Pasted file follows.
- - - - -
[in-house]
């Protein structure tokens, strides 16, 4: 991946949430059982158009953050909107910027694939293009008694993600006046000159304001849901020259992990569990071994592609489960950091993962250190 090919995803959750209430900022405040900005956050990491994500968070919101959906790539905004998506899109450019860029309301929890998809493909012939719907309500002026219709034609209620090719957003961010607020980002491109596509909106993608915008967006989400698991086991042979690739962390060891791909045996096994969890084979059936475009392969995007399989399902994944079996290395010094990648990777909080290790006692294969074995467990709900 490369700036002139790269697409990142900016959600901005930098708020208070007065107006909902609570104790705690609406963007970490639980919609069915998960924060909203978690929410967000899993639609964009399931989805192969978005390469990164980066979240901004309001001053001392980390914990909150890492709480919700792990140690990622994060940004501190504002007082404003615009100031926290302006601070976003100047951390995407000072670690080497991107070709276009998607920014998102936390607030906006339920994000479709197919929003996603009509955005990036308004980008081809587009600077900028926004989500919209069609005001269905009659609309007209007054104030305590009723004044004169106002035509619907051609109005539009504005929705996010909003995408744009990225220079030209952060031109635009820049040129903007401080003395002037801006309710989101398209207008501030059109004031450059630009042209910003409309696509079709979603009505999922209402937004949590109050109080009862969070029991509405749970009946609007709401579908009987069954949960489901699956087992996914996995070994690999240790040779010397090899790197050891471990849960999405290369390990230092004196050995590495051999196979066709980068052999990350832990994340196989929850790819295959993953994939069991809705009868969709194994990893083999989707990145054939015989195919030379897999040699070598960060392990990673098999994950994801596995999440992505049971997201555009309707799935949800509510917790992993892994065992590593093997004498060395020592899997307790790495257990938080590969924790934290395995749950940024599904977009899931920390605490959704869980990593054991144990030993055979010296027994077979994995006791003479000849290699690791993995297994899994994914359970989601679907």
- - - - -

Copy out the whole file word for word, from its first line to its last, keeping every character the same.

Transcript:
[in-house]
């Protein structure tokens, strides 16, 4: 991946949430059982158009953050909107910027694939293009008694993600006046000159304001849901020259992990569990071994592609489960950091993962250190 090919995803959750209430900022405040900005956050990491994500968070919101959906790539905004998506899109450019860029309301929890998809493909012939719907309500002026219709034609209620090719957003961010607020980002491109596509909106993608915008967006989400698991086991042979690739962390060891791909045996096994969890084979059936475009392969995007399989399902994944079996290395010094990648990777909080290790006692294969074995467990709900 490369700036002139790269697409990142900016959600901005930098708020208070007065107006909902609570104790705690609406963007970490639980919609069915998960924060909203978690929410967000899993639609964009399931989805192969978005390469990164980066979240901004309001001053001392980390914990909150890492709480919700792990140690990622994060940004501190504002007082404003615009100031926290302006601070976003100047951390995407000072670690080497991107070709276009998607920014998102936390607030906006339920994000479709197919929003996603009509955005990036308004980008081809587009600077900028926004989500919209069609005001269905009659609309007209007054104030305590009723004044004169106002035509619907051609109005539009504005929705996010909003995408744009990225220079030209952060031109635009820049040129903007401080003395002037801006309710989101398209207008501030059109004031450059630009042209910003409309696509079709979603009505999922209402937004949590109050109080009862969070029991509405749970009946609007709401579908009987069954949960489901699956087992996914996995070994690999240790040779010397090899790197050891471990849960999405290369390990230092004196050995590495051999196979066709980068052999990350832990994340196989929850790819295959993953994939069991809705009868969709194994990893083999989707990145054939015989195919030379897999040699070598960060392990990673098999994950994801596995999440992505049971997201555009309707799935949800509510917790992993892994065992590593093997004498060395020592899997307790790495257990938080590969924790934290395995749950940024599904977009899931920390605490959704869980990593054991144990030993055979010296027994077979994995006791003479000849290699690791993995297994899994994914359970989601679907």